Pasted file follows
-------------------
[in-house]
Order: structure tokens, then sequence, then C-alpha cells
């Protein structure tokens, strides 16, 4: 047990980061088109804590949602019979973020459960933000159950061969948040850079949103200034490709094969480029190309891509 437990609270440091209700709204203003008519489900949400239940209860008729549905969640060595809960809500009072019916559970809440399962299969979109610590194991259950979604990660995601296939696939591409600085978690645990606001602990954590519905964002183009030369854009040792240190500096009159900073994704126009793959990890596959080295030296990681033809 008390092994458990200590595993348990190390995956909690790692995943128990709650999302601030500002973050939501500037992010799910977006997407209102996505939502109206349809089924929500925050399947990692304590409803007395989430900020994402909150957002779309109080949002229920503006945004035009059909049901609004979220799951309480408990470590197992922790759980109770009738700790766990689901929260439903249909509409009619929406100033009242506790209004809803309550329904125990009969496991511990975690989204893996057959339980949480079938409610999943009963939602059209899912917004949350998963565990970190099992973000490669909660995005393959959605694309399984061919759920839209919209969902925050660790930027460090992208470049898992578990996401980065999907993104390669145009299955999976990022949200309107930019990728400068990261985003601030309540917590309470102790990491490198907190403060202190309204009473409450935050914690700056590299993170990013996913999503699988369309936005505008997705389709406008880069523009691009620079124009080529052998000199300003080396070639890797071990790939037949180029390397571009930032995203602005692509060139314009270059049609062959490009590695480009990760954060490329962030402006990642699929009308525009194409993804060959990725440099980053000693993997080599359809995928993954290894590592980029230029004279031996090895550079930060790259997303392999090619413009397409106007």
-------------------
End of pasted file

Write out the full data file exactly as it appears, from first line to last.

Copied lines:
[in-house]
Order: structure tokens, then sequence, then C-alpha cells
């Protein structure tokens, strides 16, 4: 047990980061088109804590949602019979973020459960933000159950061969948040850079949103200034490709094969480029190309891509 437990609270440091209700709204203003008519489900949400239940209860008729549905969640060595809960809500009072019916559970809440399962299969979109610590194991259950979604990660995601296939696939591409600085978690645990606001602990954590519905964002183009030369854009040792240190500096009159900073994704126009793959990890596959080295030296990681033809 008390092994458990200590595993348990190390995956909690790692995943128990709650999302601030500002973050939501500037992010799910977006997407209102996505939502109206349809089924929500925050399947990692304590409803007395989430900020994402909150957002779309109080949002229920503006945004035009059909049901609004979220799951309480408990470590197992922790759980109770009738700790766990689901929260439903249909509409009619929406100033009242506790209004809803309550329904125990009969496991511990975690989204893996057959339980949480079938409610999943009963939602059209899912917004949350998963565990970190099992973000490669909660995005393959959605694309399984061919759920839209919209969902925050660790930027460090992208470049898992578990996401980065999907993104390669145009299955999976990022949200309107930019990728400068990261985003601030309540917590309470102790990491490198907190403060202190309204009473409450935050914690700056590299993170990013996913999503699988369309936005505008997705389709406008880069523009691009620079124009080529052998000199300003080396070639890797071990790939037949180029390397571009930032995203602005692509060139314009270059049609062959490009590695480009990760954060490329962030402006990642699929009308525009194409993804060959990725440099980053000693993997080599359809995928993954290894590592980029230029004279031996090895550079930060790259997303392999090619413009397409106007």